Saturday 3 September 2022
Together… through treatment and beyond
‘Make a Move!’ event is a day for patients, both past and present, to come together and try out a host of different sports and activities. The day is open to children and young people who have been treated for cancer and benign haematological conditions under the care of Bristol Children’s Hospital and the South West.
Our aim is to encourage patients undergoing treatment and beyond to adopt a healthier and more active lifestyle, helping to combat the physical and mental side effects caused by these conditions and their treatment.
Sarah Cowan, Senior Staff Nurse and Co-Project Lead for ‘Make a Move!’
’Make a Move!’ is about patients and their families coming together for a day of activity and fun! It’s also an opportunity to reunite with healthcare professionals who have supported them throughout their treatment and beyond and to meet up with other patients and families.
About the day
If you’re under the care of the Oncology and Benign Haematology Department at Bristol Children’s Hospital, the ‘Make a Move!’ event is for you! You can also bring your siblings and parents too – it’s a day for all the family.
When? Saturday 3 September
Where? Team Bath Sports Training Village, University of Bath, Claverton Down, Bath, BA2 7AY
What time? 10:00 – 16:00 (doors open at 09:30)
Complete the short registration form below to register for the ‘Make a Move!’ event.
“Make a Move!” event registration form
Why is activity important for children and young people with a cancer or benign haematology diagnosis?
Being active can have multiple benefits for physical and mental wellbeing for children and young people of all ages and abilities. For some that can mean joining a sports club or doing exercise as a family. For others being active can mean playing outside or going for a walk with loved ones.
Kate Millar, Paediatric Physiotherapist, Bristol Children’s Hospital
Whichever way children decide to be active; the most important thing is they are doing something they enjoy and are motivated to do.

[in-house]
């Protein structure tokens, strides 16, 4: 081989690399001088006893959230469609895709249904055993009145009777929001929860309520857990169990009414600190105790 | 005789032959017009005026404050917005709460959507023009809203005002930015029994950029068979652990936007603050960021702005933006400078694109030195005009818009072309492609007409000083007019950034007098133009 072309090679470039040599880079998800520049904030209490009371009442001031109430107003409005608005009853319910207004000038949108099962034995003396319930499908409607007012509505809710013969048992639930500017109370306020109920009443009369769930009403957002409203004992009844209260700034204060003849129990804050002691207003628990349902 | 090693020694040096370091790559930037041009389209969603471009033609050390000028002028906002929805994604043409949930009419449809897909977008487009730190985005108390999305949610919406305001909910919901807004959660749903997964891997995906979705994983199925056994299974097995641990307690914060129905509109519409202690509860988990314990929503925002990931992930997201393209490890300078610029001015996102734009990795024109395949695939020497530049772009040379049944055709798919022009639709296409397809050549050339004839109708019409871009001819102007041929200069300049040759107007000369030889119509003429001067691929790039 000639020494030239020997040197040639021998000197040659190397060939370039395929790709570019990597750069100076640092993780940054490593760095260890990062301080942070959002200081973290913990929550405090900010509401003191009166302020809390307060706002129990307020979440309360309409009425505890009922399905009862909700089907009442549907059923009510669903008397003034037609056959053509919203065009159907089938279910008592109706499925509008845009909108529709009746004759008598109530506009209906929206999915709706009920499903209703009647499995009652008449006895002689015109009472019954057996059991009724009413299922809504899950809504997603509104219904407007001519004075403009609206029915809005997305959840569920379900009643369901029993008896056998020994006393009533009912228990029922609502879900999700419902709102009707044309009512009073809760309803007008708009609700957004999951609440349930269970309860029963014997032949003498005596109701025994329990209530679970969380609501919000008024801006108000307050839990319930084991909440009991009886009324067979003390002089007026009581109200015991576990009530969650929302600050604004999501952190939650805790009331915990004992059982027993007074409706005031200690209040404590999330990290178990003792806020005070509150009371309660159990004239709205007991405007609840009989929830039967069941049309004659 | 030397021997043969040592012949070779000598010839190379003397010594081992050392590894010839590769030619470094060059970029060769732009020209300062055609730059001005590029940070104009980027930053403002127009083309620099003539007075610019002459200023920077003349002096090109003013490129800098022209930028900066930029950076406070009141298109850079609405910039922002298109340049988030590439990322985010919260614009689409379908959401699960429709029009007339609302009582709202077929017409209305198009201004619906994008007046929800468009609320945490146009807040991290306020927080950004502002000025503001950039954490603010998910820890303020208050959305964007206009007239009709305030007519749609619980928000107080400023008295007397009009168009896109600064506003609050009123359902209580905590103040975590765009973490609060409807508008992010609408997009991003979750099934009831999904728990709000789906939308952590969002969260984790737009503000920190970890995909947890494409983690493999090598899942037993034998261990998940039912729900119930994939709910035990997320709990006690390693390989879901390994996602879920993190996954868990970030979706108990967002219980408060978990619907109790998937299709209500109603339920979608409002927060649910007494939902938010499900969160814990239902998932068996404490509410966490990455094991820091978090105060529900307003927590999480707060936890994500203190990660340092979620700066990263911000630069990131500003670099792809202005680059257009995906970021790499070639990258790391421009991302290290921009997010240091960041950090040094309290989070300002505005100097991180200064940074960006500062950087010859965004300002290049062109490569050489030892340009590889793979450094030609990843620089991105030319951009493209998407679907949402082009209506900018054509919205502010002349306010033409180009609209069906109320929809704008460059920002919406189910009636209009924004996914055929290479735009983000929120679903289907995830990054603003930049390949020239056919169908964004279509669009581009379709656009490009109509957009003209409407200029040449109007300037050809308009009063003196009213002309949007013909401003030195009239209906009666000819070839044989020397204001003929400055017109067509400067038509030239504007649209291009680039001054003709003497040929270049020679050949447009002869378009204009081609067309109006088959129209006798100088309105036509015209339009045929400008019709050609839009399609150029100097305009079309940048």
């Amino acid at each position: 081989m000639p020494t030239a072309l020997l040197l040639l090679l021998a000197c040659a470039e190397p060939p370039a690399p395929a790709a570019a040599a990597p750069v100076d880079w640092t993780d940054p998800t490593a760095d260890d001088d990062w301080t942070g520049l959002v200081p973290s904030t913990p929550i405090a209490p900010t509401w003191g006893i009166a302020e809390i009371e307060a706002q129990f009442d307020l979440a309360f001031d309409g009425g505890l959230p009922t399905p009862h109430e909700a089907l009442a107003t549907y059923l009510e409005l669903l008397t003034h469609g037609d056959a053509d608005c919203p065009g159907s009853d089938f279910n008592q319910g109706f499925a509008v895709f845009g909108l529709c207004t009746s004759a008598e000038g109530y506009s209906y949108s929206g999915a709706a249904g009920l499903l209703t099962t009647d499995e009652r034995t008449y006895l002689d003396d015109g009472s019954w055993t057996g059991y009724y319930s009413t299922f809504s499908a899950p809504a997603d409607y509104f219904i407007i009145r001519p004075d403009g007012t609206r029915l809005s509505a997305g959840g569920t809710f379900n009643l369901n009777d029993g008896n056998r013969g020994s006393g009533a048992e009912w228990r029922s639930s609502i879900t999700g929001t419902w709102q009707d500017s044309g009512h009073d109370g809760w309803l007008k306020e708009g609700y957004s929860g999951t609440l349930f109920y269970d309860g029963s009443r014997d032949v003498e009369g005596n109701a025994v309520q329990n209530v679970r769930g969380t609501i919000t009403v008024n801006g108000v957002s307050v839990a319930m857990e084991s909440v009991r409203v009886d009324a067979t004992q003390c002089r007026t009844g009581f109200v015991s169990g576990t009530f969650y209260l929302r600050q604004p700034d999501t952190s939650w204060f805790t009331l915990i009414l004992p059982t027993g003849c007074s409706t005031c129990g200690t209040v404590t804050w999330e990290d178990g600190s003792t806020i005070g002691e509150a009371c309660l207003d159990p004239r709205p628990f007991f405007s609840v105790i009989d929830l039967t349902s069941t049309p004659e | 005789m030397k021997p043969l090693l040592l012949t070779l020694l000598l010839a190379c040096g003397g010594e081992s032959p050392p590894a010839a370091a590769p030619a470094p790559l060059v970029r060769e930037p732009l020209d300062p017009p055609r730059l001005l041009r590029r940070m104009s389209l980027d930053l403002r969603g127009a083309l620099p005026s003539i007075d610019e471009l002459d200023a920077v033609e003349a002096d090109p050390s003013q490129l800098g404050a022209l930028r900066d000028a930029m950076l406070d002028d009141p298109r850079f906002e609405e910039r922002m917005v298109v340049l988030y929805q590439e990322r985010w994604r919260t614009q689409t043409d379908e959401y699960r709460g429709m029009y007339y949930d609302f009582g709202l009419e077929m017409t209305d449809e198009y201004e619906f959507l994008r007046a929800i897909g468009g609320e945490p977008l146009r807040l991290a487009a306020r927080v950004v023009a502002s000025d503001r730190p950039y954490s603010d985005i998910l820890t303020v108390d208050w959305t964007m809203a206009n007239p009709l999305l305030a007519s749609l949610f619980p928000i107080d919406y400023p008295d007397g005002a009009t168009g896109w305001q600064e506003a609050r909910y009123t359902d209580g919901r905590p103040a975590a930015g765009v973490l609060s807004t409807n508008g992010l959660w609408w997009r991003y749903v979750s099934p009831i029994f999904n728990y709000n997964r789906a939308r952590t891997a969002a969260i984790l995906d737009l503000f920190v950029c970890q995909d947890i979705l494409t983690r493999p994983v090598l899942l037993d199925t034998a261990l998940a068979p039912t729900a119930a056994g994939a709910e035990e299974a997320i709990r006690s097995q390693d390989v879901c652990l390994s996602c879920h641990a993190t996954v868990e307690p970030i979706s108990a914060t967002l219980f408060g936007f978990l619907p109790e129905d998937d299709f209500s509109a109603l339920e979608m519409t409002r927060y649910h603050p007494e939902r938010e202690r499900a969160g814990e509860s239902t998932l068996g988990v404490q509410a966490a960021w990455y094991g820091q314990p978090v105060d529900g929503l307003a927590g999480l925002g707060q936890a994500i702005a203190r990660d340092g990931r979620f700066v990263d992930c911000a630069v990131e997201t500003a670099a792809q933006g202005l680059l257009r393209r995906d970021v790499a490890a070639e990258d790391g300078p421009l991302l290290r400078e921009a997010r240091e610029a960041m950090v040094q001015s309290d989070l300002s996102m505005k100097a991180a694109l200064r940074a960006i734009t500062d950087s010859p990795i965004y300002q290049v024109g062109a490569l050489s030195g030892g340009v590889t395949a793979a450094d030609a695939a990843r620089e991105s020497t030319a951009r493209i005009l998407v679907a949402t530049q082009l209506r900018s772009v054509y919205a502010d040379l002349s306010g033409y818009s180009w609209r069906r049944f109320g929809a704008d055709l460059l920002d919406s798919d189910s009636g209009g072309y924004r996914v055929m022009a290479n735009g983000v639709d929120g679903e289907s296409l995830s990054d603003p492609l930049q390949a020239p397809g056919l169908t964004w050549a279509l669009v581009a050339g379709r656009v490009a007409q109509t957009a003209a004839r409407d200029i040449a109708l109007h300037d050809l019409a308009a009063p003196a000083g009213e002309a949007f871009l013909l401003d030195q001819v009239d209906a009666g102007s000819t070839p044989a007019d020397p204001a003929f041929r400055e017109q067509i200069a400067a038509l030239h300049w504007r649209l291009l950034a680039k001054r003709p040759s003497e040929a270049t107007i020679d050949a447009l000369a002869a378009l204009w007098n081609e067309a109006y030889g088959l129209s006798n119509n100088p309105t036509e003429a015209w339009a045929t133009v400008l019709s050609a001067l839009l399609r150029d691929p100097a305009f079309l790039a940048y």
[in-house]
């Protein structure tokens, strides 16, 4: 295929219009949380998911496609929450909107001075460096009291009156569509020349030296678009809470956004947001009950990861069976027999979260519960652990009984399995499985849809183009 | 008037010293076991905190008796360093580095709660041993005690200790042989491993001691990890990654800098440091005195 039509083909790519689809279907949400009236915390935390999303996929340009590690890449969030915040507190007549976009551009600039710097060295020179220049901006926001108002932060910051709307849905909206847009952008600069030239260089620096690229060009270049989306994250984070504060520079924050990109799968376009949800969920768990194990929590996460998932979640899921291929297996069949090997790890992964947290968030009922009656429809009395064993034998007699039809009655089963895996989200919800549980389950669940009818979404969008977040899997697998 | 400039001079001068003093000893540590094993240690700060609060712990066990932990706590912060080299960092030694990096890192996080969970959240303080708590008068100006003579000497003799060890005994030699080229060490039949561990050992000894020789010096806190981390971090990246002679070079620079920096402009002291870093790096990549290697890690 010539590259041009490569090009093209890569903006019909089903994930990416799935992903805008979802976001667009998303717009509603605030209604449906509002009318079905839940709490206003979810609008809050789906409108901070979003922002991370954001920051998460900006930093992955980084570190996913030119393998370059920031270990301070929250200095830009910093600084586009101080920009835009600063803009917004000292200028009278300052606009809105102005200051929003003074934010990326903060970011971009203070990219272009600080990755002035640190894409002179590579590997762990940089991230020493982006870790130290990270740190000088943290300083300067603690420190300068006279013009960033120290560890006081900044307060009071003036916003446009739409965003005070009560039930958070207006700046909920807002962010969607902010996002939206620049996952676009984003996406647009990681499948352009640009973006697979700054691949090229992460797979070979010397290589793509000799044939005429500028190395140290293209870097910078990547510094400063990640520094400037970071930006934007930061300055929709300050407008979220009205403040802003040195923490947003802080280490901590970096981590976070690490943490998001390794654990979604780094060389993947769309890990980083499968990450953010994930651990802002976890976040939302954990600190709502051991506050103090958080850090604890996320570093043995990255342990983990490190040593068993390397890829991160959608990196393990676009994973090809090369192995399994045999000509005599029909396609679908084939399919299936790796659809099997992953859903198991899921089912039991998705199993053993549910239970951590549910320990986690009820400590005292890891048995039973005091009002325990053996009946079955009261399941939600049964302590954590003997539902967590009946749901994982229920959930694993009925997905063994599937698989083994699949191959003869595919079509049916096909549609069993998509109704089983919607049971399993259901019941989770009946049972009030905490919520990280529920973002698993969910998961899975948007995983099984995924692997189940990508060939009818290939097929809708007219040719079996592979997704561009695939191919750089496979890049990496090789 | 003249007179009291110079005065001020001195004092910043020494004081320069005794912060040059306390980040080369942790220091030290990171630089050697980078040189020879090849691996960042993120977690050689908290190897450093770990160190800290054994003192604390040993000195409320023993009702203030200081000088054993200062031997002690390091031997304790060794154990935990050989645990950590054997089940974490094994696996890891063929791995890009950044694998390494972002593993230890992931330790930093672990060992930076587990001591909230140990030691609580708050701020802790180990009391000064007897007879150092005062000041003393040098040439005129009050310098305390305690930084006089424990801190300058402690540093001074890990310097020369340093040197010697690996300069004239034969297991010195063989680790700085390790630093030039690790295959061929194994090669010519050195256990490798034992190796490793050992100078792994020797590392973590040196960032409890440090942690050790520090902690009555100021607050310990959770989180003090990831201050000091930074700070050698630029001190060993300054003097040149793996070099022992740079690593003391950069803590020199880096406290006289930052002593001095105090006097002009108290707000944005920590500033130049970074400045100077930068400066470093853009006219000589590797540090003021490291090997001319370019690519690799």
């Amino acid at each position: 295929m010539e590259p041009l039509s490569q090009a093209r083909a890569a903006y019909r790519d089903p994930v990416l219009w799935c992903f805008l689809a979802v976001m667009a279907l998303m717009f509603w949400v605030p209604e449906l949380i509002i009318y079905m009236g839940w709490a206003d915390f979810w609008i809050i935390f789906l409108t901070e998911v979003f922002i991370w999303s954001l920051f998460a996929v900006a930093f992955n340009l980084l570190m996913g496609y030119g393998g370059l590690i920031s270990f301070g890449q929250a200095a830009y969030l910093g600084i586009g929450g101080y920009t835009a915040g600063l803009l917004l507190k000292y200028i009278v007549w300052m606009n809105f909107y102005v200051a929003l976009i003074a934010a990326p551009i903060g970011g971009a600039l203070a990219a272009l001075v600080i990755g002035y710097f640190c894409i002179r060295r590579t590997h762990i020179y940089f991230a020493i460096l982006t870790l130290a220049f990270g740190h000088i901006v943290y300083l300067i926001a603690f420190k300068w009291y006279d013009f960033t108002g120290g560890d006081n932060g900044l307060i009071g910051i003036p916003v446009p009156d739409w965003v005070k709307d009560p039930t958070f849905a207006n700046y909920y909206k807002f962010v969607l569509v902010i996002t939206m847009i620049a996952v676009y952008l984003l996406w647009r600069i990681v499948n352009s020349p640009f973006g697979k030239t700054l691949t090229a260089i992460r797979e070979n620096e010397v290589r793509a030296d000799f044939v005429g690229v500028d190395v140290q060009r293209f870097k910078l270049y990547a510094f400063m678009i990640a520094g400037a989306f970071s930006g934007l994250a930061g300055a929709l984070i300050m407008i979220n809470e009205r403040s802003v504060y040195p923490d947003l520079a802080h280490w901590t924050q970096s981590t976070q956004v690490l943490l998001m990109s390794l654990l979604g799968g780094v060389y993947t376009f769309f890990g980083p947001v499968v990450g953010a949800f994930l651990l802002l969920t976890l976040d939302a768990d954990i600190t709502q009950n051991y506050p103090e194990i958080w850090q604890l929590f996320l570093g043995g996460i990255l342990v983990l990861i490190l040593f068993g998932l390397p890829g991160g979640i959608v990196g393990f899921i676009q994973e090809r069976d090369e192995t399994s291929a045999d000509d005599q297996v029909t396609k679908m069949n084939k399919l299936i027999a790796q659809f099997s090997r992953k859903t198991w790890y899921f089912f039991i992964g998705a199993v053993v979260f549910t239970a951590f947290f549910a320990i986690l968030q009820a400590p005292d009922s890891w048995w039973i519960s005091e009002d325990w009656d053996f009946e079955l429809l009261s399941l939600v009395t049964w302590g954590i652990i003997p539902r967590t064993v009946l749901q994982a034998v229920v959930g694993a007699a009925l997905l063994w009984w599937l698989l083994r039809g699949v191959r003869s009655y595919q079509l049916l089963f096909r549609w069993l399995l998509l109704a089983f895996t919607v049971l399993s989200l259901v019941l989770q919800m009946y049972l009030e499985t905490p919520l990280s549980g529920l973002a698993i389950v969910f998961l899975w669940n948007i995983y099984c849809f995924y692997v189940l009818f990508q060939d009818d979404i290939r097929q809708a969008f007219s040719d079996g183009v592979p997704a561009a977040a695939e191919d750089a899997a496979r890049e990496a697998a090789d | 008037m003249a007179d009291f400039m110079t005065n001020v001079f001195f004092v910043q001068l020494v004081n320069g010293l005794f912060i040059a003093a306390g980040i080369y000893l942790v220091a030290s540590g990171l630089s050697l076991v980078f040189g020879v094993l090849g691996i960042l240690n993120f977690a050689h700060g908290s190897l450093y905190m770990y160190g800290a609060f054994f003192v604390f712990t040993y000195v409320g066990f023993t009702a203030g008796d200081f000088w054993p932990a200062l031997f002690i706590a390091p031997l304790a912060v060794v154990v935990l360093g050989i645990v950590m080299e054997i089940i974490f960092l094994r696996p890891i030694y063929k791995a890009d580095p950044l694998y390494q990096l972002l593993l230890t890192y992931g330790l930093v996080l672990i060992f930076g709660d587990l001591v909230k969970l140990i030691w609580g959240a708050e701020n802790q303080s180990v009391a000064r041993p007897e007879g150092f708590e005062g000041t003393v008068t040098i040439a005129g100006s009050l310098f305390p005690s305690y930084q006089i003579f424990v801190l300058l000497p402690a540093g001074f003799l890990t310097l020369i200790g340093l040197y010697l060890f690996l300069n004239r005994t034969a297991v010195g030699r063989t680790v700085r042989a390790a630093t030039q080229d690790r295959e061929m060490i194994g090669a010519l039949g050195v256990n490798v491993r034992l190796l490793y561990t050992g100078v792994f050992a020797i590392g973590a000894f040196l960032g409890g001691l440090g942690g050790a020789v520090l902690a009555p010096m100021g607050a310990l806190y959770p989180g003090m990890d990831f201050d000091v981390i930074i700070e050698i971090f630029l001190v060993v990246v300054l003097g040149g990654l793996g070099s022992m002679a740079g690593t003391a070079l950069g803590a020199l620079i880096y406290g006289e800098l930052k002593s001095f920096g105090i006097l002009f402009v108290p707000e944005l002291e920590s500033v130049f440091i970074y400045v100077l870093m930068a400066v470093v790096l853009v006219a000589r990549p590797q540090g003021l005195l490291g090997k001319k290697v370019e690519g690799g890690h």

Activity is beneficial both inside and outside of hospital and can help to reduce fatigue, improve strength, maintain independence and increase mental wellbeing. Undergoing treatment can often feel isolating, but taking part in exercise and staying active can build self-confidence and give children a sense of belonging.
If you have any questions about your child or young person being active, please ask your local physiotherapist for advice.
What does staying active mean to you?
Seb, patient aged eight
Exercise makes me feel excited, especially swimming which I love. Sometimes it’s hard but mostly it’s good. I am excited to go to the sports day but also a little nervous as it’s something new for me and I haven’t done a sports day before but I will try my best.
Abby, Seb’s Mum
Since treatment for a brain tumour in 2018, Seb has needed considerable rehabilitation over the years to get back on his feet and moving. It has been hard, but it is always fun, and most importantly the pay off is huge – today seb is healthy, active, and happy! Every activity and sport is valuable exercise and brings about benefits from physical strength to balance and coordination, and even (and importantly) confidence and mental well-being.
Irena, Mum of Jayden
I believe that having a sports day is a great idea as it will bring together children with different experiences so they can enjoy just being normal – something that they desperately need! Exercise and sport has helped Jayden stay mentally and physically strong, the benefits of which have paid off whilst in hospital.
Jayden, undergoing treatment, Aged 11
I am SO excited for the Sports Day!
We will be updating this page regularly so please check in to find out more information about the event.